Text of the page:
Have you ever read a book and pictured in your head the actors who could play the characters in the film or TV version? Or maybe you’ve read a book after it was adapted for the screen and you can’t imagine anyone else playing the characters than the actors who were cast. This is, in short, what a casting director does – they search for and select the actors who will portray specific roles in a script.
To find out more, we asked local casting directors Ilona Smyth of Smyth Casting and Mike Migliara of Mike Migliara Casting to provide their thoughts on being a casting director and to share their experiences.
Can you tell us, in your own words, what a casting director does?
Ilona: The biggest misconception about a casting director, especially in a regional market like Ottawa, is that a part of my job is representing actors. As a casting director, I have numerous agencies submit to me when I post casting breakdowns for roles. From those submissions, I choose which actors to bring in to audition. Once the director chooses an actor for the role, I negotiate on behalf of production and finalize the actor’s deal memo. Smyth Casting also casts background actors and needs to make sure that each background of a scene correctly represents what time frame and society the scene represents with male/female, ethnicity, and Union ratios, all while bringing the look the director is hoping to see to life.
Mike: We are, in a nutshell, in charge of human resources for the performing arts, on behalf of producers and directors in media. We search for and find every single breathing person who will perform the roles in a screenplay or project; in fact, sometimes we go further, and find every single living creature, even pets. But there are different levels of casting: Leads, Principal Casting, and Extras Casting. I am a casting director that casts Leads and Principal actors (stars and actors for speaking roles). I used to cast Extras as well (background/non-speaking roles) for Montreal Casting and was an Extras Casting Director there for about 10 years. But today, I’m co-owner and executive director of ExtraWork.ca and the staff there casts the Extras wonderfully. Being a great casting director is more than just auditions and finding actors. It’s a morally artistic obligation to go further and find the right spirit, the utmost PERFECT human being to fill this role, this imaginative world we all dream to be in. I feel that sometimes I am not just a casting director, but a spiritual welder – welding the appropriate spirit to the appropriate white pages. And so, in saying this – and many actors can debate this, with valid winning points – it takes great effort, and exhausting work, to find the PERFECT cast. A single person can only fit that one role. For these reasons, it can be so painfully difficult to even think for a second of someone else playing Marty McFly in Back to the Future other than Michael J. Fox, or someone other than Heath Ledger as the Joker in Christopher Nolan’s The Dark Knight. There is a philosophical side to it, one that I’m afraid gets overlooked far too often by others in the film industry. You know, take the zero-risk approach, get the safe bet. One that unfortunately sometimes promotes exclusivity.
Did you always want to be a casting director? How did you get started?
Ilona: I didn’t always want to be a casting director, since as a child I didn’t realize that this was a job option. I was always drawn to this industry; I love the art of film, watching biographies of actors, avidly reading about the industry and eventually choosing Film Studies at Carleton University for my post-secondary. I always explain my job to people as this: it’s like reading a fictional book and imagining who those characters are in your head, but now, being able to bring them to life.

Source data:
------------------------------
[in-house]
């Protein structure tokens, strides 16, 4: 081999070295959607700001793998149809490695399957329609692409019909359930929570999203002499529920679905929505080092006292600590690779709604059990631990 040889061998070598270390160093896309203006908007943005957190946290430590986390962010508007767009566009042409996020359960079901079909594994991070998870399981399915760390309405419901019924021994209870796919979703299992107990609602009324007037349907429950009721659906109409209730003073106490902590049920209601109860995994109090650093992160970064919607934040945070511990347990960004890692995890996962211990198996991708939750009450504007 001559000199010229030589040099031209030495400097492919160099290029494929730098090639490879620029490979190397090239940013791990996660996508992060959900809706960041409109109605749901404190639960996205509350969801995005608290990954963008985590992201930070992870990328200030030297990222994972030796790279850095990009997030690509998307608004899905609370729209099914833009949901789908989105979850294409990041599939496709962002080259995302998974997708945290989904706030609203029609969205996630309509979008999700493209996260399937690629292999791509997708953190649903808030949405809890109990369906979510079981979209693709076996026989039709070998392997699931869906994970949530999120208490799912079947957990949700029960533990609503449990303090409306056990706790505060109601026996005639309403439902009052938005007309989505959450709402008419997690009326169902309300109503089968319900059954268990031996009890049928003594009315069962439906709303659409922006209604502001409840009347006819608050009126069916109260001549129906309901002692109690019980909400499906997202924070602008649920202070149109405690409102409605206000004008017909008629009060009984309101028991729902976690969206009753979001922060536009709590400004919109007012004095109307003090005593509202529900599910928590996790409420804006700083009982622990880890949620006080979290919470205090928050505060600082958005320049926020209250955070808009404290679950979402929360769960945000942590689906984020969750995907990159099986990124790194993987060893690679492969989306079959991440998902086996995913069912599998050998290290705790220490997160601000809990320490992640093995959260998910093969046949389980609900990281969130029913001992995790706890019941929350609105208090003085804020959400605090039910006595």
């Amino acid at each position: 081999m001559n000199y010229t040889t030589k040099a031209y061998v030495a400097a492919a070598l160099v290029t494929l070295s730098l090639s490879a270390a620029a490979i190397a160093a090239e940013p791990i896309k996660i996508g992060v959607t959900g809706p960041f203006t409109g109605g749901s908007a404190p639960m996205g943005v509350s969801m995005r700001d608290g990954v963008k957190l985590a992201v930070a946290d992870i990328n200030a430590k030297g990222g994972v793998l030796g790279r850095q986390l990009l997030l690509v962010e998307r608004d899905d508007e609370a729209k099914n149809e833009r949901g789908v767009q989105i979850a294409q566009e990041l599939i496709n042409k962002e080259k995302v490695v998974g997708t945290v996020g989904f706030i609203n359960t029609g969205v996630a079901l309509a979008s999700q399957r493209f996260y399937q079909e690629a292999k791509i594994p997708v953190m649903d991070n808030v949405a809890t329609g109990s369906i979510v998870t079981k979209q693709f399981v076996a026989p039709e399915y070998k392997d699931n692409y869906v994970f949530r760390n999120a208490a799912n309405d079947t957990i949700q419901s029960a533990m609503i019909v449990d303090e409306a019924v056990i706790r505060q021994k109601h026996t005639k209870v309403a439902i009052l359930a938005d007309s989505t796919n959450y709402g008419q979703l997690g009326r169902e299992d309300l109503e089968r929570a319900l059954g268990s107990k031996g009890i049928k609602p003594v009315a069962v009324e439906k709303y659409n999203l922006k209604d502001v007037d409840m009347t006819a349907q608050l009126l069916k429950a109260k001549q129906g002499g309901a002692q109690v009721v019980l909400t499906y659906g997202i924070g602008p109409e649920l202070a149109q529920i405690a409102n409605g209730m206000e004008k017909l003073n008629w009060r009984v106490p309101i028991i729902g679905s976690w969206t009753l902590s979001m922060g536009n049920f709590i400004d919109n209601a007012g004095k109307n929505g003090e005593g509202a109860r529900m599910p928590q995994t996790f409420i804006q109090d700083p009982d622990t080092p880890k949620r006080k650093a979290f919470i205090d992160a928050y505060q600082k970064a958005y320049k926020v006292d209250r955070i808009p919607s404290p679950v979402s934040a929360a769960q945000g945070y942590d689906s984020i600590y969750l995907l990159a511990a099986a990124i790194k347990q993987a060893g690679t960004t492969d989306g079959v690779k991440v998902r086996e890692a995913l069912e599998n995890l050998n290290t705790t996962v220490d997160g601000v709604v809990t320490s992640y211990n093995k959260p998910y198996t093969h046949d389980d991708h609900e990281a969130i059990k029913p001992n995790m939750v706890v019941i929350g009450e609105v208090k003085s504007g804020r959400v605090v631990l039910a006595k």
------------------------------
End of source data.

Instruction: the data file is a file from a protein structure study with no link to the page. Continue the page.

Mike: Truth be told, I always wanted to be an actor and foremost a film director. My passion – and it still is today – is to use this artistic realm of filmmaking to find and expose every single truthful facet of our human life and experiences. Furthermore, to defend and stand up for all these truths in the face of injustice, tyranny, and sadness. How I got started is actually a long story, and something that many of my friends and family know about, something that remains close to my heart, and will always happily stay vividly fresh in my mind’s eye. It was a fantastic time of my life, and I am eternally grateful for how lucky and blessed I was. But I took the position because it was a second opportunity that I didn’t want to miss as I did with the first one. I decided to remain in my theatre and film studies program, stayed in school on my first offer. But the second time around, and it was actually fatefully for the same position but a different company, I took the job as a casting assistant and dropped out of school. When I dropped out, I left behind two lead roles that I was cast in at Concordia University, in two Pinter One Act plays. And I don’t regret that decision. But many days, I still say to myself: I want to be a director and act in films more. Being a casting director is fantastic, and suits me perfectly. And I now make a living doing it. But I always miss playing roles. I direct thousands of actors in auditions, but hope to start directing them on set more as well. Professionally as an actor, I have played mostly anchormen, doctors, and well, “the other guy in the film”. And I really miss that. Who knows, maybe I’ll be the star one day.
What skills or training does a casting director need to be successful in his or her field?
Ilona: There is no exact school to become a casting director but I was lucky enough to have some amazing mentors from Meg Liberman (CBS), Deb Aquila (Lionsgate) and Faith Hibbs-Clark (Arizona Casting). I’m a Casting Society of America accredited casting director, so this offers me many opportunities to learn from colleagues who have been in the industry for decades, as well as workshops on the changing technology of casting. I make sure I audit as many classes as I can, ones which take place around the world, so that as a casting director I’m able to communicate to an actor on the same level they train. I’m constantly learning and reading things from the production side or in class work with actors so that I’m prepared for the next project. I love what I do, so putting the work in on my “down time” doesn’t seem like work. It’s like I tell the actors I coach personally: it’s when preparation meets opportunity!